Here's the difference between Related Posts and Posts in Assembler
By using Related Posts and Posts in Assembler, you can help your audience stay engaged with your site's content and generate more traffic. Both of these features can be added to any post through Entry Editor.
When creating or editing a post, you can add a Related Posts section to the bottom of it that consists of a selection of existing posts on your site that you choose to surface. Only the main image and content headline are pulled, along with a link to the original post. This is similar to the Around the Web section that also shows up at the end of your post when you enable it from the SEO tab of Entry Editor.
One way to use Related Posts is by featuring your own related content within the body of a new post.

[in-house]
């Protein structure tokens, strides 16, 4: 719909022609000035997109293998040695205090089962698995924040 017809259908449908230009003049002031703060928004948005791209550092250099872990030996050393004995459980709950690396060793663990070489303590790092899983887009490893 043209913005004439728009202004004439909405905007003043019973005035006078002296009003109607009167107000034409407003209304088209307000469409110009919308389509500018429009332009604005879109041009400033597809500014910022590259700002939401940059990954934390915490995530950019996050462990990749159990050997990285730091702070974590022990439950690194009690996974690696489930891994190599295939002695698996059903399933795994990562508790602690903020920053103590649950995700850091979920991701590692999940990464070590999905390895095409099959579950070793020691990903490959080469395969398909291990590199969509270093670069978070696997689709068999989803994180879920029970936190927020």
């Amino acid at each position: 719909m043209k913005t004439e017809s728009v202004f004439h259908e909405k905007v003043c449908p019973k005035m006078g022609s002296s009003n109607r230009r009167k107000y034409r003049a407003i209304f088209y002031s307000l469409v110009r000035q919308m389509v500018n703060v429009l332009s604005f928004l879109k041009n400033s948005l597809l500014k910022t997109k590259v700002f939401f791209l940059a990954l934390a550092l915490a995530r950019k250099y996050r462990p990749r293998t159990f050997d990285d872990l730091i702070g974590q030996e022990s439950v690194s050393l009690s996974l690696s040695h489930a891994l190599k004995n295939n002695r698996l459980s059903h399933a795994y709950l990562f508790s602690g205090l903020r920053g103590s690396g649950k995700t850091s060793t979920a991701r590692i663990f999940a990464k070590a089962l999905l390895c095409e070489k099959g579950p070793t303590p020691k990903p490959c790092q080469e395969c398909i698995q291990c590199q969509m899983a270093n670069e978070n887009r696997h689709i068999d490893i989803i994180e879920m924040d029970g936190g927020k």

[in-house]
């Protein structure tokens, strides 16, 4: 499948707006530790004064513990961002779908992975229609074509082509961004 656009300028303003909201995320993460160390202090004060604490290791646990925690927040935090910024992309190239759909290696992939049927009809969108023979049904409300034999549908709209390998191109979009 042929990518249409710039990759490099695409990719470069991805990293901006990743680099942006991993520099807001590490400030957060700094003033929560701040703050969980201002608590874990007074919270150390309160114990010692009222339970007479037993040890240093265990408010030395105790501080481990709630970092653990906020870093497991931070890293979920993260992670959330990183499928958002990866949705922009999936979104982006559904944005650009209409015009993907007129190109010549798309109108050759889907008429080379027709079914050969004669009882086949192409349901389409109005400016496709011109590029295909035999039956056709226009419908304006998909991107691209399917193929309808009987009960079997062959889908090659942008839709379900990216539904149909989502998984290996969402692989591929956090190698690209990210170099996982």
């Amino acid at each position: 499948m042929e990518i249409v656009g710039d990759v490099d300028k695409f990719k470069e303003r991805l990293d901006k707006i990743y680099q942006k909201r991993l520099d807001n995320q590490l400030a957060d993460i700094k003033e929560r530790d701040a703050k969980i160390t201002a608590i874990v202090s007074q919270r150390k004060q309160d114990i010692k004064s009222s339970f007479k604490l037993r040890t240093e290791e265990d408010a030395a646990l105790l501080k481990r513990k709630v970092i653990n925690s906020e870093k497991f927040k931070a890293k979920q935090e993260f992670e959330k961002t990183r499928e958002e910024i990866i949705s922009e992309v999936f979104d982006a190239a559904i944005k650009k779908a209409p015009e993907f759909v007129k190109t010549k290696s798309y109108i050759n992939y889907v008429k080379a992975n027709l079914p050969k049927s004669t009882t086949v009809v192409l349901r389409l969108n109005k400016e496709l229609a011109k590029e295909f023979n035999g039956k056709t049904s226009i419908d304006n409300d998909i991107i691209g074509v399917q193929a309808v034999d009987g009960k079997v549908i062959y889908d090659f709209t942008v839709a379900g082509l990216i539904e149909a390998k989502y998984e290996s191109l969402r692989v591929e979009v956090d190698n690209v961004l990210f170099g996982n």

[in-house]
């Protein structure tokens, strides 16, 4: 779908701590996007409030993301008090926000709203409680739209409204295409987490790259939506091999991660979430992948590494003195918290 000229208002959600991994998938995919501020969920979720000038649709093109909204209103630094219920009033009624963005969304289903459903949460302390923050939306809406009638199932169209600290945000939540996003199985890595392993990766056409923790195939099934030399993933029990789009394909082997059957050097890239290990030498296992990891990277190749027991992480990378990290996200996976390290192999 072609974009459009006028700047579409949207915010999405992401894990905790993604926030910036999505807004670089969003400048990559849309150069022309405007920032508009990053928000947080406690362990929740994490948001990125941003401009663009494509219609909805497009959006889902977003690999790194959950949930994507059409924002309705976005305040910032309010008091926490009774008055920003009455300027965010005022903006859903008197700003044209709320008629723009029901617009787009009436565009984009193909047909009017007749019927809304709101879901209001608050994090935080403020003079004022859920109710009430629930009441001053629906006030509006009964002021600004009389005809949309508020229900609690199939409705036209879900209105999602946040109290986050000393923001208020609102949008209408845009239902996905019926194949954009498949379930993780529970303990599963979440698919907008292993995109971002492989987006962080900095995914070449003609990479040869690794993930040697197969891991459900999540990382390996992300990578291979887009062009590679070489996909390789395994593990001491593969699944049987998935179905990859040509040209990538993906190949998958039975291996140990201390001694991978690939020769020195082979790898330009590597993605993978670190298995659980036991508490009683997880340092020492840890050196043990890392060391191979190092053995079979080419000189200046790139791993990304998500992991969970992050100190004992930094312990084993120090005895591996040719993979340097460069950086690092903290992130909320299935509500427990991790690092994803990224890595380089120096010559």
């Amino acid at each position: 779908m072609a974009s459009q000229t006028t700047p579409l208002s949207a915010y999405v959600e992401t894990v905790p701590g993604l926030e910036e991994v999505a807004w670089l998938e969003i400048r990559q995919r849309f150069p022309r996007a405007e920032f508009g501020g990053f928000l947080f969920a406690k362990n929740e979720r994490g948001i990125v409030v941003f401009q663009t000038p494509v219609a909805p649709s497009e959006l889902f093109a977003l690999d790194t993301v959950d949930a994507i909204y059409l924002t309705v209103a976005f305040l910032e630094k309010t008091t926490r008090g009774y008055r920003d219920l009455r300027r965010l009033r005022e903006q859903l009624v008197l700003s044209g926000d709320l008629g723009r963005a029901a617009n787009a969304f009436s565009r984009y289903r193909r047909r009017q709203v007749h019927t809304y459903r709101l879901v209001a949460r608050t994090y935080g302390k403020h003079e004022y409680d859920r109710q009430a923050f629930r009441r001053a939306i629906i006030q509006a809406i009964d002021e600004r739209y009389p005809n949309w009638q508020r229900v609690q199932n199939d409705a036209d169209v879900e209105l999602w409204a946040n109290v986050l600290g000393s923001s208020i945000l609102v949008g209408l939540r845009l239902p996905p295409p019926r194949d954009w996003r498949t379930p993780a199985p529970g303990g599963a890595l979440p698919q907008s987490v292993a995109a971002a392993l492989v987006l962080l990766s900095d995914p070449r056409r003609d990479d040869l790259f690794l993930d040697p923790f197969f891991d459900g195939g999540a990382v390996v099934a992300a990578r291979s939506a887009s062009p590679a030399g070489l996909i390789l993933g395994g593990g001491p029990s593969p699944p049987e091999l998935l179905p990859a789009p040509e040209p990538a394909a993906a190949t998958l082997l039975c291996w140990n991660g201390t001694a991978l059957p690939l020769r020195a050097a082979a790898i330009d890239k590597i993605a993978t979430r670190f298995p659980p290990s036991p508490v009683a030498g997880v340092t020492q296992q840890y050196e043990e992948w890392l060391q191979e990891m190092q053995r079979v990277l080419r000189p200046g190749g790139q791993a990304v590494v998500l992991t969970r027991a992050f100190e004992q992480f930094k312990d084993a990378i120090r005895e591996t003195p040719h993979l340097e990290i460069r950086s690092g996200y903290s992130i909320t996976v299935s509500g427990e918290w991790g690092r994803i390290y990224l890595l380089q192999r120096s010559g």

To add Related Posts to your post, use our Add Media Bar and search for Related Posts:
This is what it looks like after you've selected the content to feature:
Posts in Assembler, by contrast, pulls the headline, content body, author, and picture credit of selected posts into a new Assembler, while also linking out to each respective post.
Here we've performed a search for the posts we want to select and pull into Assembler:
And here we can see an example of one of the selected posts in Assembler, along with its photo, photo credit, headline, and body:
In both Assembler and the post body, you can sort related posts by relevance and age. Select your preference in the SORT BY drop-down menu underneath the SELECT button.
Here's a screencast of how to filter the order of your related posts.
Posts in Assembler can also be used to easily generate newsletters. For example, you can feature the top five latest posts, or feature an older post in a new one.
How to Style Posts in Assembler
Posts in Assembler can be styled using our particle styler:
How to Style Related Posts
Related Posts can only be styled using custom HTML.
If you would like these features enabled on your site, or need help using or styling them, please reach out to email@example.com.